The tension was nicely built between Rachel and Nick. She not being able to forget what he looks like and how different that was from her older husband and he having realized and appreciated the hunger in her eyes. Both know that for different reasons, they can’t allow what they feel to even be acknowledged much less go any further. And so the months pass, the cattle drive is successful and I’m totally thrown by what is a usual “western” plot being completed with over half the book still to come. And then it starts going downhill a little as we get to more conventional plots. Nick and Rachel get tossed together during a blizzard and finally give into their passions (which was quite hot) then Nick stomps off in a huff and Rachel marries. Nick stomps back in still slightly huffy and gets mad at her for doing what she had to do to survive. I finally get to see more of Nick’s background and it is one of unrelenting gloom though it does explain why he holds off from any romantic commitment. But you also slowly show us that Nick would never be like his father by how he treats his wounded younger sister. At this point, I was starting to get a bit skeptical of just how much pain you could heap on these siblings. And yet the characterization of Alba was so good. I can see a) why she’s nervous around men and b) by she doesn’t think she’s worthy of love. Why she never loses her temper because in her past even staying calm could still lead to pain and violence much less venting her anger.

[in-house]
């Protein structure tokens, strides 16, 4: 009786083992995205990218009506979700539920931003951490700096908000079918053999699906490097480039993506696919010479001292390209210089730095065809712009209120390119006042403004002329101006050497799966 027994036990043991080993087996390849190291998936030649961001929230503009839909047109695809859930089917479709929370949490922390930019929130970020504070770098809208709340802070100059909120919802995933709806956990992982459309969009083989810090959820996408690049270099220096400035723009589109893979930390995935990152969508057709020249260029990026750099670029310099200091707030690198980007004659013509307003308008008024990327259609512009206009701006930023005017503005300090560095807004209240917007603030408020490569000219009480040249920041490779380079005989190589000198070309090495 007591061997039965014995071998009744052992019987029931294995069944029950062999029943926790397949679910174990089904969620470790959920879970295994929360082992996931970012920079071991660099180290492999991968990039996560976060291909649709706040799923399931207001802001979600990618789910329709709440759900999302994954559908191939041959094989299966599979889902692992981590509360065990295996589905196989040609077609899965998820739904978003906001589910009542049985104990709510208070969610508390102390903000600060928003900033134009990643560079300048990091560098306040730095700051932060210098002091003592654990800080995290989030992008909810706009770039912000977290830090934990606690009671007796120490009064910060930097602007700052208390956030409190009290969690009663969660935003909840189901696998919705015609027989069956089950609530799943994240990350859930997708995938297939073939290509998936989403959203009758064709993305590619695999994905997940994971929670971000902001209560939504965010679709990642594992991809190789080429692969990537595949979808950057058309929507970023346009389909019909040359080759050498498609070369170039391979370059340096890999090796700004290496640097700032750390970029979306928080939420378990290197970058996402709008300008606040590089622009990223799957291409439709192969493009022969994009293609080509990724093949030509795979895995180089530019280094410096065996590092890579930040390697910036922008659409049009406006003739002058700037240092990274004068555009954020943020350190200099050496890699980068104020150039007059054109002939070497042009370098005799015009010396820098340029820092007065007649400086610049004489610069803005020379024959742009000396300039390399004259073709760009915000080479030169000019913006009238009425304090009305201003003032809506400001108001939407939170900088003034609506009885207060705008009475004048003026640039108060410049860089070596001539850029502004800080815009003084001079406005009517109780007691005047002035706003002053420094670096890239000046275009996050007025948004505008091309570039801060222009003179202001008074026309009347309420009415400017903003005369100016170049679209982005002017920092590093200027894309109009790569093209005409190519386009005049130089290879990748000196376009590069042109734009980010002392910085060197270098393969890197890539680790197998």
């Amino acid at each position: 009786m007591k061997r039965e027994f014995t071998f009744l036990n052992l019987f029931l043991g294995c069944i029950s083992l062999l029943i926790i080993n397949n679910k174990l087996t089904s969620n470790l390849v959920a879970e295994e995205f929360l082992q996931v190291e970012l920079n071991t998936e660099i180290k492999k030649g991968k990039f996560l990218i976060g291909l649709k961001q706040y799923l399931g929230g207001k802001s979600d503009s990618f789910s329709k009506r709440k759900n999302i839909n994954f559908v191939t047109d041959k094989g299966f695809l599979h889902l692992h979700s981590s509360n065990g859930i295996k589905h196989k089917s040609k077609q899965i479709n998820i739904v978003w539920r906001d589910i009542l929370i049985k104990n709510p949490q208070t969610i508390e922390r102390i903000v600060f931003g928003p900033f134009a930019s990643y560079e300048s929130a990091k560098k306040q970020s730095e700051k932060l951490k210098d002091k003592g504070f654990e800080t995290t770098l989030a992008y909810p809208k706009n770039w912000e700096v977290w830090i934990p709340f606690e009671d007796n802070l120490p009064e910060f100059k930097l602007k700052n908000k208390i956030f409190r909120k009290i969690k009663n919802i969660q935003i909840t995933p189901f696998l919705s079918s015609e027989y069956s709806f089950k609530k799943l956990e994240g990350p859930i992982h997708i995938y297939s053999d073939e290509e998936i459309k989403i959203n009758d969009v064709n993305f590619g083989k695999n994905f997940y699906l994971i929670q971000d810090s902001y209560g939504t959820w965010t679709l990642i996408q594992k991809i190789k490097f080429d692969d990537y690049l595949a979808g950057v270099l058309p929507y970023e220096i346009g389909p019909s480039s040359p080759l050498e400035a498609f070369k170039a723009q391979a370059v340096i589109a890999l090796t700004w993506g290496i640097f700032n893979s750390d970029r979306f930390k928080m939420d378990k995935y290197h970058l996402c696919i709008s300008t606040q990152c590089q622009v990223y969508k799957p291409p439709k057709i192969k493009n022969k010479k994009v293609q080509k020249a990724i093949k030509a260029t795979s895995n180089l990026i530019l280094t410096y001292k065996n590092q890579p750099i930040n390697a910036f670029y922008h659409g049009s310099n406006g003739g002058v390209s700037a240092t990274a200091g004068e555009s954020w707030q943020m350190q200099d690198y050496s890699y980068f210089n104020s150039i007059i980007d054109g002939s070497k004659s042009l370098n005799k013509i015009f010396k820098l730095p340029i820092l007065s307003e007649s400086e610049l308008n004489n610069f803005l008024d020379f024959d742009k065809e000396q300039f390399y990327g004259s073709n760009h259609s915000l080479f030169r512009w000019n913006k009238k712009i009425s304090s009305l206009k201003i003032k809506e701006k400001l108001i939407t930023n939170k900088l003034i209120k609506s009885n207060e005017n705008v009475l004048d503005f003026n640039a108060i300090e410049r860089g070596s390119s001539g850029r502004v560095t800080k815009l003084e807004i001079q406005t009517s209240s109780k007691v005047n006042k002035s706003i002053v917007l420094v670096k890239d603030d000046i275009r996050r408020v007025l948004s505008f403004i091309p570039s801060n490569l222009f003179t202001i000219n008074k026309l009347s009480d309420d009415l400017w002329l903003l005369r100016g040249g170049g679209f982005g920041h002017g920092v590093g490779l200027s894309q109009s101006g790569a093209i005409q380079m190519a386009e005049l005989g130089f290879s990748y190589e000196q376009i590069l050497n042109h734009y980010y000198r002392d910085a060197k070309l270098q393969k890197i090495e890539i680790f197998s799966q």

Then the snows come and the cattle die and debts are revealed and the story began to sound like an old 4 reel melodrama at the Palace on Saturday afternoon. I know from other romance books that the winter weather is based on the real life occurrence of Winter of 1883. See you can learn correct history in romance novels! But I have to admit to wondering when Rachel would end up tied to the railroad tracks as the express approaches and the villain twirled his mustaches. And yet I still cared about these characters, was still caught up in the world you’d created and watched as you took one particular plot device I hate and made me believe it.